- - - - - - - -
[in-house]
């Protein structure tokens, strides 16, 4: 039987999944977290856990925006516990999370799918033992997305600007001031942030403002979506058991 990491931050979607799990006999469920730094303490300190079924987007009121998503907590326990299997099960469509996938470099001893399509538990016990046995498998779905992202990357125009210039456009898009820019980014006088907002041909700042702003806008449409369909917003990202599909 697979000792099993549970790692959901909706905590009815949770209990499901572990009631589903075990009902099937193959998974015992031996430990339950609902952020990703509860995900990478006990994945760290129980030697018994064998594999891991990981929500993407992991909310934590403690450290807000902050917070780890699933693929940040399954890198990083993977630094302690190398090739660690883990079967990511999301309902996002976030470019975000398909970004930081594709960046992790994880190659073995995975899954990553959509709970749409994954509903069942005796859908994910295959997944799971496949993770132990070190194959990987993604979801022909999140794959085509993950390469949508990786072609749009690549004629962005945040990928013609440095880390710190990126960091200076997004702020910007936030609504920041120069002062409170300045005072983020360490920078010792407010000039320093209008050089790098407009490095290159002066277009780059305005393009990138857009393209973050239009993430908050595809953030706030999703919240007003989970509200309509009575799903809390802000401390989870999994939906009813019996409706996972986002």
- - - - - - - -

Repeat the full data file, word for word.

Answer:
[in-house]
């Protein structure tokens, strides 16, 4: 039987999944977290856990925006516990999370799918033992997305600007001031942030403002979506058991 990491931050979607799990006999469920730094303490300190079924987007009121998503907590326990299997099960469509996938470099001893399509538990016990046995498998779905992202990357125009210039456009898009820019980014006088907002041909700042702003806008449409369909917003990202599909 697979000792099993549970790692959901909706905590009815949770209990499901572990009631589903075990009902099937193959998974015992031996430990339950609902952020990703509860995900990478006990994945760290129980030697018994064998594999891991990981929500993407992991909310934590403690450290807000902050917070780890699933693929940040399954890198990083993977630094302690190398090739660690883990079967990511999301309902996002976030470019975000398909970004930081594709960046992790994880190659073995995975899954990553959509709970749409994954509903069942005796859908994910295959997944799971496949993770132990070190194959990987993604979801022909999140794959085509993950390469949508990786072609749009690549004629962005945040990928013609440095880390710190990126960091200076997004702020910007936030609504920041120069002062409170300045005072983020360490920078010792407010000039320093209008050089790098407009490095290159002066277009780059305005393009990138857009393209973050239009993430908050595809953030706030999703919240007003989970509200309509009575799903809390802000401390989870999994939906009813019996409706996972986002």